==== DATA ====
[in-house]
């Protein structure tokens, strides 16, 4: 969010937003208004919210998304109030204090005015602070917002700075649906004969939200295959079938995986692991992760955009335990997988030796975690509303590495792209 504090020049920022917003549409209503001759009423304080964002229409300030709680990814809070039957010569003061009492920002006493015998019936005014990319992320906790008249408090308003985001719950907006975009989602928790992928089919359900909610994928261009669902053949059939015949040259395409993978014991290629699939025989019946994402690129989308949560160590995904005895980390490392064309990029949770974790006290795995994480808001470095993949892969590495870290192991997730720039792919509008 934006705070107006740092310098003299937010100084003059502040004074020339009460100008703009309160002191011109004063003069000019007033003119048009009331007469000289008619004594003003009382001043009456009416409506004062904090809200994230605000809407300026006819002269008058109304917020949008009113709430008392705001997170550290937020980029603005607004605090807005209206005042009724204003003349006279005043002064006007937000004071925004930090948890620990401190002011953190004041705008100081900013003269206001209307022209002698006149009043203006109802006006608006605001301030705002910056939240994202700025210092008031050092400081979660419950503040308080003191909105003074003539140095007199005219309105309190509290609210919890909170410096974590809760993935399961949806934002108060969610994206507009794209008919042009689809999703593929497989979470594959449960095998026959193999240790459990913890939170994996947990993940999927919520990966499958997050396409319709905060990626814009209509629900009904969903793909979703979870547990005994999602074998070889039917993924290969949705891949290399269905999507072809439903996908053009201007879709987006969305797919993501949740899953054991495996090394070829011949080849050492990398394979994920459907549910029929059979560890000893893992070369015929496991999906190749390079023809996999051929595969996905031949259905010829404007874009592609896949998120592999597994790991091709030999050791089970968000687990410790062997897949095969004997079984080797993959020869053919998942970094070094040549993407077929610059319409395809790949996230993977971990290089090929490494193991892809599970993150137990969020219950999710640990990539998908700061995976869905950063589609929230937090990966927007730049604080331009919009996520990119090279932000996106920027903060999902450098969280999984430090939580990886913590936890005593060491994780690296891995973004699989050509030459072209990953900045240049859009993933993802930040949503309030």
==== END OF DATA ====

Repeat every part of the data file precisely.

[in-house]
């Protein structure tokens, strides 16, 4: 969010937003208004919210998304109030204090005015602070917002700075649906004969939200295959079938995986692991992760955009335990997988030796975690509303590495792209 504090020049920022917003549409209503001759009423304080964002229409300030709680990814809070039957010569003061009492920002006493015998019936005014990319992320906790008249408090308003985001719950907006975009989602928790992928089919359900909610994928261009669902053949059939015949040259395409993978014991290629699939025989019946994402690129989308949560160590995904005895980390490392064309990029949770974790006290795995994480808001470095993949892969590495870290192991997730720039792919509008 934006705070107006740092310098003299937010100084003059502040004074020339009460100008703009309160002191011109004063003069000019007033003119048009009331007469000289008619004594003003009382001043009456009416409506004062904090809200994230605000809407300026006819002269008058109304917020949008009113709430008392705001997170550290937020980029603005607004605090807005209206005042009724204003003349006279005043002064006007937000004071925004930090948890620990401190002011953190004041705008100081900013003269206001209307022209002698006149009043203006109802006006608006605001301030705002910056939240994202700025210092008031050092400081979660419950503040308080003191909105003074003539140095007199005219309105309190509290609210919890909170410096974590809760993935399961949806934002108060969610994206507009794209008919042009689809999703593929497989979470594959449960095998026959193999240790459990913890939170994996947990993940999927919520990966499958997050396409319709905060990626814009209509629900009904969903793909979703979870547990005994999602074998070889039917993924290969949705891949290399269905999507072809439903996908053009201007879709987006969305797919993501949740899953054991495996090394070829011949080849050492990398394979994920459907549910029929059979560890000893893992070369015929496991999906190749390079023809996999051929595969996905031949259905010829404007874009592609896949998120592999597994790991091709030999050791089970968000687990410790062997897949095969004997079984080797993959020869053919998942970094070094040549993407077929610059319409395809790949996230993977971990290089090929490494193991892809599970993150137990969020219950999710640990990539998908700061995976869905950063589609929230937090990966927007730049604080331009919009996520990119090279932000996106920027903060999902450098969280999984430090939580990886913590936890005593060491994780690296891995973004699989050509030459072209990953900045240049859009993933993802930040949503309030």